Monday, 25 July 2016

To Boldly Go on the BCN

You've probably read that there are more canals in Birmingham than in Venice.  Well, we've been exploring some parts of the BCN (Birmingham Canal Navigations) that we haven't travelled before.

Last Thursday and Friday we carried on from Alvechurch on the Worcester and Birmingham Canal into the centre of Birmingham.  We passed the Upper and Lower Bittel Reservoirs.  The Upper one provides water for the summit level of this canal (and thus also feeds into the rest of the summit of the BCN).  The Lower one was built for the mill owners who were peeved about the loss of water caused by the canal.

This fine looking cottage is almost surrounded by water.  It has the canal on one side, a feeder from the reservoir on another and an overflow from the canal on a third side.


This bridge just before the Wast Hills Tunnel gave lovely reflections in the water ahead of Leo.  The Wast Hills is the longest of five tunnels on this canal at about a mile and a half.

Soon after the tunnel we passed King's Norton Junction with the Stratford Canal.  This is also the most direct route to London via Warwick on the Grand Union Canal.

Here we are coming into Birmingham.  The Aqueduct ahead was only opened in 2011 and crosses a new road near the University.

Here is the view to the East from the newish aqueduct.

The University boasts a fine collection of towers shown here, including the famous campanile clock tower which is reminiscent of Venice.

This photo looks back on what is called Worcester Bar.  When it was first built the Worcester and Birmingham Canal was not allowed to meet the BCN and a short barrier between meant goods had to be transhipped.  This nonsense was later sorted out, but a narrow link remains.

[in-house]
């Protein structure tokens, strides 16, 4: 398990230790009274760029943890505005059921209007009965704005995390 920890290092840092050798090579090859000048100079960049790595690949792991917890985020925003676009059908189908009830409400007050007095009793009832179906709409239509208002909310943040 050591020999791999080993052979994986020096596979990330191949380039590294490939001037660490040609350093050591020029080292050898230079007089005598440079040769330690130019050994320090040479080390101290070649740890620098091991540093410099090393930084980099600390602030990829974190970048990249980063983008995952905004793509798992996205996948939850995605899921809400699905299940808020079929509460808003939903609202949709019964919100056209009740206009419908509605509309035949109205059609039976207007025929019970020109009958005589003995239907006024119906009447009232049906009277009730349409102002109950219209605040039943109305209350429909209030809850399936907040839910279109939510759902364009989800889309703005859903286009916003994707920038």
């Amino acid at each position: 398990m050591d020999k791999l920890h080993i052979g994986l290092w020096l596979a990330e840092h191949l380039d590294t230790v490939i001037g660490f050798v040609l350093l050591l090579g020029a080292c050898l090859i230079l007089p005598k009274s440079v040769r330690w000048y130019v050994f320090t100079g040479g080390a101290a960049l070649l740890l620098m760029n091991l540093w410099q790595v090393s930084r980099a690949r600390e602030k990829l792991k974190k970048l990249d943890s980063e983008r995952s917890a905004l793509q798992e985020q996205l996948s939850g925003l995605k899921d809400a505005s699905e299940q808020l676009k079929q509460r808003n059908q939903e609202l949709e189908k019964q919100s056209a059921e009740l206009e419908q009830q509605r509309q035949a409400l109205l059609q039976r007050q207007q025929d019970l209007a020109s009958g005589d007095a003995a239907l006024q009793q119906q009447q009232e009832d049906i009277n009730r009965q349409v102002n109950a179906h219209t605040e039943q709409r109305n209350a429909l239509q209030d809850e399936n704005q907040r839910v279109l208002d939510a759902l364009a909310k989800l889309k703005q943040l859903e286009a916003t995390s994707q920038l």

We moored for a couple of days in Cambrian Wharf in the centre of the city.  For most of the day this is a quiet spot but in the evening the pub next to it, the Flapper, becomes quite noisy.

We've been to Birmingham on Leo before, indeed it is common to pass through Birmingham when going North to South, and we wanted to do something different with our time here.  So on Saturday we went to the Botanical Gardens at Edgbaston, just a short bus ride from the centre.  We really enjoyed our visit.

We had a picnic lunch on a bench just by this pond with a very varied collection of trees round it.

We've never seen a dahlia bloom quite as big as this one!  It was one of many dahlias in a trials bed where different cultivars were being grown to test them.

The red one above was the biggest, but we reckon this was the prettiest dahlia we saw.

The Botanical Gardens hold the National collection of Bonsai trees with some truly splendid examples, like this one.  They must be pretty valuable because they were locked behind stout bars.

As well as plants there were aviaries.  We liked these parrots, one of which was quite keen to say "hello" to passing people.

And some very colourful parakeets in a distinctively shaped aviary on the main lawn.

In the summer the Gardens include a butterfly house where you can walk through and have huge colourful butterflies land on you.

On our return we went to the 7th floor of the new Birmingham Library building for the superb view of the city.  This new building is a distinctive landmark and well worth a visit to see inside.

This view shows the reflections in the International Convention Centre and Symphony Hall.

Here we are looking towards the Town Hall and the Museum and Art Gallery.  The round building right of centre is the Bullring.

The tall tower is the BT Tower that you pass close to on the Farmers' Bridge flight of locks.

The City Centre Gardens below us were distinctive with beds of geraniums.

And here between two tower blocks and left of the tree you can just see Leo moored at Cambrian Wharf.  In front of the buildings you can make out the top lock of the Farmers' Bridge Flight.

On Sunday we left the centre of Birmingham and travelled to the highest part of the BCN on the Titford Canal.  At 511 feet above sea level this is higher than the summit level of the Leeds and Liverpool Canal over the Pennines.  It is also a place that few boats ever go.  We had to follow a tortuous route because the three Smethwick locks were being repaired and thus out of action.